I wasn’t very involved with anything other than school at that point (since her most controversial acts were when I was in middle school) but I remember my parents talking about my future college aspirations in hushed tones as they thought that her rule would substantially reduce college effectiveness because of how she limited freedom of speech.


What is the most glaring difference between America’s and India’s political system?


Here, elections are more based on merit. There are less insider deals and it feels like if a group of people want something done badly enough, it will be done. You see more freedom in all aspects here and presidential races are giant spectacles, letting more voters understand what is going on in their political system. The elections run more smoothly than India’s political system and civil unrest and violence is kept to a minimum in the aftermath of the elections.


Do you still keep an eye on Indian politics?


Of course! My parents live there and India is the largest democracy in the world and is rapidly developing into a world power. The relationship between India and America is crucial for both parties and as a result, I look at both sides, from my parents’ perspectives as Indian citizens and my perspective as an American citizen.


What do you think about Trump and Modi’s relationship. Will it be fruitful for both parties?


Trump has recently pushed India into a treaty that India was not prepared for: to fight terrorism in Pakistan and Afghanistan. While fighting terrorism is definitely the right move, I feel as if this is bad for Indian- American dynamics as it does not feel as if there is mutual respect between Trump and Modi.


Going forward, do you expect to nurture a love for politics in your children?


I will leave it up to them to decide. As a kid, I was never really invested in a political process. Political activism is a choice that people need to make for themselves and while I understand the importance of having a voice, after not having a voice in India for so long, you understand that things in America, a free country are exponentially better than things were for youth during my time in India.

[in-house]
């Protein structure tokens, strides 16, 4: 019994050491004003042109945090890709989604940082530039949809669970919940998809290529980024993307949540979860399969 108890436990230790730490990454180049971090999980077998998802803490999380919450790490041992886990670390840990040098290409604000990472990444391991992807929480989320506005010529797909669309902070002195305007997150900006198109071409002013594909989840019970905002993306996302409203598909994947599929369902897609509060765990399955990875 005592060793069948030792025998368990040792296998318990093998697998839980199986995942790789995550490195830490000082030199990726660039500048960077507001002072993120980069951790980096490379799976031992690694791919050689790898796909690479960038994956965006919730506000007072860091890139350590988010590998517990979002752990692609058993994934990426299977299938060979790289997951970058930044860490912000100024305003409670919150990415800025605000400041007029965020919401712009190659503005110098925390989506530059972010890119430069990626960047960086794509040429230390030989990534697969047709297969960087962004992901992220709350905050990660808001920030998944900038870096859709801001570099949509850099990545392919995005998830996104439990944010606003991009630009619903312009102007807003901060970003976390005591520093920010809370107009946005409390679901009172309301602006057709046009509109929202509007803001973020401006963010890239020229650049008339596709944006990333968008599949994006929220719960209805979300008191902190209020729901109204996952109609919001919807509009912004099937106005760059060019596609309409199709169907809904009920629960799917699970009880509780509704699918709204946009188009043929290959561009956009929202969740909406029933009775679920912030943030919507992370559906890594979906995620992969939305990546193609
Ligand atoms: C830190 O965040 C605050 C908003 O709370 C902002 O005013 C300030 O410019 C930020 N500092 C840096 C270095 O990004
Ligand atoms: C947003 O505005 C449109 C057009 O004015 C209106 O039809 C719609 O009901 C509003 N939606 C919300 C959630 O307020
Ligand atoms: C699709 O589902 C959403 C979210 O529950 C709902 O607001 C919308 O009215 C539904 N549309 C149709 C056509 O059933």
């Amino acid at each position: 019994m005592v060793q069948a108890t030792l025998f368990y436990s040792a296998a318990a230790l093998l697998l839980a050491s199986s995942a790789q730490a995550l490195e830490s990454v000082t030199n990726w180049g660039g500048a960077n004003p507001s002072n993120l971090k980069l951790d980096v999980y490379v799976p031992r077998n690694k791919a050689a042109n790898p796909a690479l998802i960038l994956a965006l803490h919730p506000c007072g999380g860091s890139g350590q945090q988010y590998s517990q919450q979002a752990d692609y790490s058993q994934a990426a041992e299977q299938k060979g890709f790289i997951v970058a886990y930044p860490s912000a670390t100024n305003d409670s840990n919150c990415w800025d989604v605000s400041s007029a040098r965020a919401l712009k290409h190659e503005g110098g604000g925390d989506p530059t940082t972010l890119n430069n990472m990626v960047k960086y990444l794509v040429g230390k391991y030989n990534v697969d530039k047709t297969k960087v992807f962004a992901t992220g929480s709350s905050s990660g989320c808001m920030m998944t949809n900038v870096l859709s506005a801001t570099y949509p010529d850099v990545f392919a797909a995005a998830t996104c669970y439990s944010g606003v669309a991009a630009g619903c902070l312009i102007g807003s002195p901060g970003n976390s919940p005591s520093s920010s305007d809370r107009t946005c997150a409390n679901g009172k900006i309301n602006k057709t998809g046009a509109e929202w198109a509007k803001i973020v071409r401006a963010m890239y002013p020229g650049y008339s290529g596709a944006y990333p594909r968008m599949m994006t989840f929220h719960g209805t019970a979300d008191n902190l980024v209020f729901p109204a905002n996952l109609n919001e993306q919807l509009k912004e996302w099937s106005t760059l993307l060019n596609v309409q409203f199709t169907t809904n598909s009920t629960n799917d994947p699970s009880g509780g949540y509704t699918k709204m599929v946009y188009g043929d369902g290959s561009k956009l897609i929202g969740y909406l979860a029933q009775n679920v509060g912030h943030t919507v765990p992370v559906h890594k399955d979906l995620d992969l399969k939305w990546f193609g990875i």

Did your experiences as a youth influence your political state of mind today?


Most definitely. If not for Indira Gandhi, I would not know the value of free speech. If not for Indian corruption, I would not know the value of freedom of government. I would never think growing up that I could merely get on a computer and instantly be plugged into the world of political activism.


According to Doe, in America, people express their outrage over political issues, but that outrage has an outlet. The way that the American political system functions is that ordinary citizens can get involved in the political process. Anyone 35 years of age and born in the United States can run for president and the rules for running for Congress is even lower. Political fragmentation exists only because Americans care so much about their political process. Americans get engaged, lobby, campaign, and so much more. The fragmentation of the American political system is necessary to running a highly effective government that responds to the demands of the people. Intellectual discussion and political disagreement breed political change and activism, and people from different cultures are really able to bring that aspect of American politics to the forefront.

While American politics are plagued with political disintegration – the House barely elected a Speaker in 2015 and the main Republican frontrunner in the 2016 election didn’t even identify himself consistently as a Republican – many immigrants have faith that that no matter how hopeless the situation or how “broken” American politics seems, the American public knows enough and cares enough to fix it. Immigrants have faith that the American political system is made in such a way that activism can make a difference. If you want to make a difference in your US political system, contact your representatives Rob Woodall in the House of Representatives and Johnny Isakson and David Perdue in the Senate.